Monday, May 7, 2007

The conundrum of impact fees hitting home

I saw a letter in yesterday's Kankakee Daily Journal from Joe Perry, a big player in local development down here and I guy I know casually through golf and the business in general. Joe does some very nice work, generally in the far south of Chicagoland. I should add that Joe took a risk in writing this because what he says is, to some extent, not very pretty, but I agree largely with what he says.

Why is the letter being written? There's a big fight down here about impact fees and development and the use of tax increment financing (TIFs, in the biz) to stimulate commercial development. The most recent issue relates to the expansion of Bradley-Bourbonnais HS. A second straight referendum to raise school taxes recently went down to a more than 2-1 defeat. More portable classrooms and probably split shifts are inevitable. (I have strong views on this topic, but this is not the time to share them.)

Joe rightly lambastes those who are not in the know about a dearth of retail development where we live. Joe says, "The demographics of this market fractionally support commerce at a greater level than what is already provided." My translation: the Kankakee area does not have the demograpics to support more retail without cannibalizing what is here. Some retailers are simply not coming here until there are more people and higher median incomes. Once you have that, they will come regardless of taxes and fees.

Joe says developers here pay "significant" impact fees. I'm not sure I agree with him there, but he may be able to convince me otherwise, as I am not an expert in any local market. There are fees, but they pale in comparison to some other places where I have done deals. And some fees, such as building permits, are thought of by some (including the Mayor of Bourbonnais) as impact fees when they are, in fact, not.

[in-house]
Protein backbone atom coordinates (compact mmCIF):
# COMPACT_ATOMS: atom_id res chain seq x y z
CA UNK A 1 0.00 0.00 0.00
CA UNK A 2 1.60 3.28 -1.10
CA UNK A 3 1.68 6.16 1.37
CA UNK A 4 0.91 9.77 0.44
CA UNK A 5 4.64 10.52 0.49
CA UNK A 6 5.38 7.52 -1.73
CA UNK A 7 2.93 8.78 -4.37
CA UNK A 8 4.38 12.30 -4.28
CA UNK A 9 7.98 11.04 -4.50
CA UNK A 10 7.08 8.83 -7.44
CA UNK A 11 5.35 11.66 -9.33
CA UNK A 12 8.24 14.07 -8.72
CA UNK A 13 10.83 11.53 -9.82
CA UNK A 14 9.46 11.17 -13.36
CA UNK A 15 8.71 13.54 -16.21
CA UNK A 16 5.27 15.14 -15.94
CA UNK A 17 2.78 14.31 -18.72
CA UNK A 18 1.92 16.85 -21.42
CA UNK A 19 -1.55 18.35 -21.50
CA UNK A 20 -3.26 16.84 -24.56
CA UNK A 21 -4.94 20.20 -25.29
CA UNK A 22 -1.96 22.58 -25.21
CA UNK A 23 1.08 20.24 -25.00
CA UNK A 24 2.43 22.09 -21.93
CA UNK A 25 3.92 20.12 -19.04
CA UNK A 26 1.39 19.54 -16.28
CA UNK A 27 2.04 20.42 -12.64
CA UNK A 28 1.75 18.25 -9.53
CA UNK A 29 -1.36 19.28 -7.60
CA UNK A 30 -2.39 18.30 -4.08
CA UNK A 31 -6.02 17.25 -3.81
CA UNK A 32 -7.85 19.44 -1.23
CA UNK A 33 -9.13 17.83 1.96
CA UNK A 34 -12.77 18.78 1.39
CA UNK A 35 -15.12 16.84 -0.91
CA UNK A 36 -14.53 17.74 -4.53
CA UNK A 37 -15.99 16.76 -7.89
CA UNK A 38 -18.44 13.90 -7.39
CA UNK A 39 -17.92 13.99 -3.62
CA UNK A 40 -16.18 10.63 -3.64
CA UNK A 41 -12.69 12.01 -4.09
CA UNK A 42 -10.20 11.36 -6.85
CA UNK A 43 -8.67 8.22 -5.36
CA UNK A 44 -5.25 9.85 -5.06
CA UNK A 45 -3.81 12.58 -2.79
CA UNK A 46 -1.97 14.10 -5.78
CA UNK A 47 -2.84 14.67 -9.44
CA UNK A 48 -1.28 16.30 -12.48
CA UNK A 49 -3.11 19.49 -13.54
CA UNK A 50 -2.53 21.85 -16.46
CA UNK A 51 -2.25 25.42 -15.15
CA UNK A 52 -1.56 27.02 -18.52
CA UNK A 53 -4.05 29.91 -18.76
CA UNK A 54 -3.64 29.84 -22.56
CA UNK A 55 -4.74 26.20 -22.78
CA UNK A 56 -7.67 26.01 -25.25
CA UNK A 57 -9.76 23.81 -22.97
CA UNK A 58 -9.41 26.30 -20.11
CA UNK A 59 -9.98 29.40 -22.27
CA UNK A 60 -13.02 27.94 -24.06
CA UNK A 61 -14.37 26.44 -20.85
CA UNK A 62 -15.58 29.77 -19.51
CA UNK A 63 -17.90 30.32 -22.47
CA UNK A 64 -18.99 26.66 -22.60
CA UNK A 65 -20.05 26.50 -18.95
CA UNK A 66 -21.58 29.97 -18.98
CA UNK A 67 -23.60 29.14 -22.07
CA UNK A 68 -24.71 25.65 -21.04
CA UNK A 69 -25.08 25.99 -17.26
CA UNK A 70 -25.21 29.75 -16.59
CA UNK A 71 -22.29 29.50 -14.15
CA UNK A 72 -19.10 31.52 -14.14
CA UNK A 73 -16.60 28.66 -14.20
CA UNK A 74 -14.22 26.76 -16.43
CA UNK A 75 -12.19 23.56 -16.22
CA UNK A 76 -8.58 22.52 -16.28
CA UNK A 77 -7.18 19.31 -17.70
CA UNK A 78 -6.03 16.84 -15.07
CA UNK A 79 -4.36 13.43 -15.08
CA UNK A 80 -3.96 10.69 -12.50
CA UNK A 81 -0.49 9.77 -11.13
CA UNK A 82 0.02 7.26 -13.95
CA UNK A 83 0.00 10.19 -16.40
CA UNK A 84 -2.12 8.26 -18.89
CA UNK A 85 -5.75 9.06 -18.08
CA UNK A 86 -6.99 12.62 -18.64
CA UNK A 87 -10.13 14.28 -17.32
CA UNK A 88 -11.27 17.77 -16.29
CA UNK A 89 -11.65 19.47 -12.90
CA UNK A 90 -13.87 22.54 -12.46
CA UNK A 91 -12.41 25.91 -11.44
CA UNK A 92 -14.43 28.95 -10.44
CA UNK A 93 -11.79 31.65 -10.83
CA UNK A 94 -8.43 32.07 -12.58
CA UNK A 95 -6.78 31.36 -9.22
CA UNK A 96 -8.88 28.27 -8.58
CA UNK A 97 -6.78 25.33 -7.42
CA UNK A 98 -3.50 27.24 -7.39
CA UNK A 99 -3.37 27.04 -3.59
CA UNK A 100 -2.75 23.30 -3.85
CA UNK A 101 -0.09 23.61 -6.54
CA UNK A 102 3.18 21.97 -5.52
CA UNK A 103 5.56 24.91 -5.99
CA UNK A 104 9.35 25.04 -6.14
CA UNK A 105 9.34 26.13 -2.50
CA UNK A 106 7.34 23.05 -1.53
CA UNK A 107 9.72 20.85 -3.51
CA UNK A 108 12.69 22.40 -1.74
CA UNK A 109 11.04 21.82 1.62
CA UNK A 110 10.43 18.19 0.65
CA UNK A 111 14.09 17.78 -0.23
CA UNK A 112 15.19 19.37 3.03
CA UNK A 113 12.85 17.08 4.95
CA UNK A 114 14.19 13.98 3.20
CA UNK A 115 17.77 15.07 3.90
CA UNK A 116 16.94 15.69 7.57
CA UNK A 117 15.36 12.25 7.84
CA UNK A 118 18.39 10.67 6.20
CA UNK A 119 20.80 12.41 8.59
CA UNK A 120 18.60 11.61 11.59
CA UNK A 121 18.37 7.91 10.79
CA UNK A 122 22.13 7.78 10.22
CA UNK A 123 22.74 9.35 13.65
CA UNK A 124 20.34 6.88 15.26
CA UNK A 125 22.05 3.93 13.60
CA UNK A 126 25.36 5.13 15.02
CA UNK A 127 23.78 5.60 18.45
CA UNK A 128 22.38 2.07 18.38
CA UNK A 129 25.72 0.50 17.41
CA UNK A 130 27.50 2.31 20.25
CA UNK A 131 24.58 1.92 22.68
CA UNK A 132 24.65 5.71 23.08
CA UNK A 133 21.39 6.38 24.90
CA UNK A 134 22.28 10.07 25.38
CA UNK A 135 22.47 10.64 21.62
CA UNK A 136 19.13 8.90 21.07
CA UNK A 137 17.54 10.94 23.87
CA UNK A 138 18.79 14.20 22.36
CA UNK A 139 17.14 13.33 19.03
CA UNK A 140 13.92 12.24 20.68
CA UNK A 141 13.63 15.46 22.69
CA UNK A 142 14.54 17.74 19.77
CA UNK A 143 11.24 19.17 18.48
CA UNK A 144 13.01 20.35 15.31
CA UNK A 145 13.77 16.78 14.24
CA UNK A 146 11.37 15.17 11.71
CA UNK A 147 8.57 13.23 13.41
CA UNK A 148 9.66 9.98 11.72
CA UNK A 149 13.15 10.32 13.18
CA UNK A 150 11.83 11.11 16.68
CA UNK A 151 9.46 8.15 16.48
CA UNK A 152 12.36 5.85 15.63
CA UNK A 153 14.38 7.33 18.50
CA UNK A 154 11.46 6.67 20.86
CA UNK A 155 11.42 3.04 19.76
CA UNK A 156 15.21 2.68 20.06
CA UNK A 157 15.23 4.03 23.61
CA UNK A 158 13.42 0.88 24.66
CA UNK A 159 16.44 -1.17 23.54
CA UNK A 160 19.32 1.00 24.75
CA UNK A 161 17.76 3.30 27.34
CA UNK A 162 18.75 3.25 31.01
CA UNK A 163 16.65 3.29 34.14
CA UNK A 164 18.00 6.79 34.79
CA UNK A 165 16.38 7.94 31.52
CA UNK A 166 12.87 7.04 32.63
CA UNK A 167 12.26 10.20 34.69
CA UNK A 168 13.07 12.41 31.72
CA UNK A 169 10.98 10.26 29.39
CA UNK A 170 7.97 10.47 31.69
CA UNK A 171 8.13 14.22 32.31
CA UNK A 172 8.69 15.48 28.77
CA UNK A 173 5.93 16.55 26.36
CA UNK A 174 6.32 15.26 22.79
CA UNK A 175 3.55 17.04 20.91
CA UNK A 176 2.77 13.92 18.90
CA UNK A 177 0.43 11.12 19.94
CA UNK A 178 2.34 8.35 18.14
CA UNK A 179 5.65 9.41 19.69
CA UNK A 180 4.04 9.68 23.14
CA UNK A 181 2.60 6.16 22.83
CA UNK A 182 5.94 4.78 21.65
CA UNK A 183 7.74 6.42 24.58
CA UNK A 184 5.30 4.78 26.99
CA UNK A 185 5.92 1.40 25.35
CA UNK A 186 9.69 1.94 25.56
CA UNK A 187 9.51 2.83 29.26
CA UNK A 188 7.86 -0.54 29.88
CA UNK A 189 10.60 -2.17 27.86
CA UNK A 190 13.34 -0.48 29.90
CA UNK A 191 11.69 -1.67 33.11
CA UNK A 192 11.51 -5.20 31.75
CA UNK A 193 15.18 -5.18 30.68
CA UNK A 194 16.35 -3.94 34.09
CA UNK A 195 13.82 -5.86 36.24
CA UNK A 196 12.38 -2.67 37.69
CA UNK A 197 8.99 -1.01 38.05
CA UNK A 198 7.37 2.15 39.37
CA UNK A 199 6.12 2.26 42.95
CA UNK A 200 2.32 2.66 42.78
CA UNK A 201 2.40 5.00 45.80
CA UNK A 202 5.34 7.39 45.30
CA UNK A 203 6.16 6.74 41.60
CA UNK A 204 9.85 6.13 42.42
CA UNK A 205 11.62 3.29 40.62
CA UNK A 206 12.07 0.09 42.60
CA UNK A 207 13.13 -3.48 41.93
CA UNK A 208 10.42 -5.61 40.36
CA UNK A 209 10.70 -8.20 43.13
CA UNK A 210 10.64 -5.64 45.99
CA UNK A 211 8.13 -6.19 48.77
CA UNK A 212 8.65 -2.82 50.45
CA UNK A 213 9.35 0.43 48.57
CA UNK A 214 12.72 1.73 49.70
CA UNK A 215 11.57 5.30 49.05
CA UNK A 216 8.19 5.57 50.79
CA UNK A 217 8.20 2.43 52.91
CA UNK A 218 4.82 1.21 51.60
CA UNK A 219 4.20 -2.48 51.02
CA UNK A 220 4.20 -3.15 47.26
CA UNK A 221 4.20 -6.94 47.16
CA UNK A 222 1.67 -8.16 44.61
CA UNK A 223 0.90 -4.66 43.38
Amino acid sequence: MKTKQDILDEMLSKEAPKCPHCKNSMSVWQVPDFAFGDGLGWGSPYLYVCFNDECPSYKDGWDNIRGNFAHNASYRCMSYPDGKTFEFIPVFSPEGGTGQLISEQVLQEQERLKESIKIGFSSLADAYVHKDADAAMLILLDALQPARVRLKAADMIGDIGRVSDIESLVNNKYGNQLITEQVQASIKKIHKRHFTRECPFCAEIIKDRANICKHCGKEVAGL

As a taxpayer I don't want to finance most or all of the burden myself, but I also want good schools, which are critical to proper and sustained growth. And as a lawyer who represents developers, I don't need the additional expense passed on to buyers or tenants or have my clients eat them, thus marginalizing many transactions. Finding the balance is the hard part, and I admit I don't have the solution.

Finally, Joe is spot on when he says that "The Journal's suggestion that the developer of Bradley Commons is irresponsible in his lack of success in attracting outside retail investment should be replaced with an apology from the community that the local marketplace cannot meet the hopes and expectations of outside investors who depend on dynamic growth for reasonable success." Bingo. I don't really know Daly Group, but I do know the Mid-America guys, and they are first-rate retail people. My clients have leased up several projects with their help. Don't blame them for our demographics.

So we have a conundrum -- really almost a Catch-22 -- similar to one I experienced first-hand as a kid in Bolingbrook, where the 7,500 population of 1971 is now more like 70,000 in 2007. Here's what happened in Bolingbrook, intentionally or not. Growth went on for years with tax breaks and little or no impact fees in place in order to reach a critical mass where there was enough population to demand more development, even if the incomes were below that of neighboring areas. The schools and some (but not all) services suffered a little. Many Bolingbrook kids had to go to Romeoville HS for 20+ years.

At some point tax breaks became unnecessary as demand outweighed supply, and retail flowed in. Then higher-end developments started flocking to town, bringing with them higher residential tax revenues. And a few years back, the voters passed a referendum for a new $100 million high school (resulting, I should add, in a tax increase) by a 2-1 margin. And people there are generally happy.

What am I trying to say after this really long post? There is no easy solution. It may well be decades before everyone has what they want. So, if you live where I do, be prepared for a bumpy ride.